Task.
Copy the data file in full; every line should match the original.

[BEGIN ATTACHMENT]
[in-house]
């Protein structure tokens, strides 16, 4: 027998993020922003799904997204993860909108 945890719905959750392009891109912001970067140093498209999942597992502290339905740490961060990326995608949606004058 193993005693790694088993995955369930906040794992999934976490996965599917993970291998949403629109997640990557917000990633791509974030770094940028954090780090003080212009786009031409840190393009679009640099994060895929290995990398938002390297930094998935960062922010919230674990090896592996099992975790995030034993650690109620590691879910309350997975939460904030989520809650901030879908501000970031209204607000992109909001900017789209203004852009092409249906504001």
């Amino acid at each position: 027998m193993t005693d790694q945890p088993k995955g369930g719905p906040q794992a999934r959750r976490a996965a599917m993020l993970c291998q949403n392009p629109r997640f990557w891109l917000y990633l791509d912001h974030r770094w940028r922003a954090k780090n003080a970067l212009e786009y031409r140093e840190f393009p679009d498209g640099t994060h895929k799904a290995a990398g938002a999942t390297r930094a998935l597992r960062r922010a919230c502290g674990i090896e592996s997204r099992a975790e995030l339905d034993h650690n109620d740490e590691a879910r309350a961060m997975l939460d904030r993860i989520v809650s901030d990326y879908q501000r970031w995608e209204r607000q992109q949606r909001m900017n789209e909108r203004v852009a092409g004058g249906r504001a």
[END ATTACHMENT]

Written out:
[in-house]
């Protein structure tokens, strides 16, 4: 027998993020922003799904997204993860909108 945890719905959750392009891109912001970067140093498209999942597992502290339905740490961060990326995608949606004058 193993005693790694088993995955369930906040794992999934976490996965599917993970291998949403629109997640990557917000990633791509974030770094940028954090780090003080212009786009031409840190393009679009640099994060895929290995990398938002390297930094998935960062922010919230674990090896592996099992975790995030034993650690109620590691879910309350997975939460904030989520809650901030879908501000970031209204607000992109909001900017789209203004852009092409249906504001």
């Amino acid at each position: 027998m193993t005693d790694q945890p088993k995955g369930g719905p906040q794992a999934r959750r976490a996965a599917m993020l993970c291998q949403n392009p629109r997640f990557w891109l917000y990633l791509d912001h974030r770094w940028r922003a954090k780090n003080a970067l212009e786009y031409r140093e840190f393009p679009d498209g640099t994060h895929k799904a290995a990398g938002a999942t390297r930094a998935l597992r960062r922010a919230c502290g674990i090896e592996s997204r099992a975790e995030l339905d034993h650690n109620d740490e590691a879910r309350a961060m997975l939460d904030r993860i989520v809650s901030d990326y879908q501000r970031w995608e209204r607000q992109q949606r909001m900017n789209e909108r203004v852009a092409g004058g249906r504001a």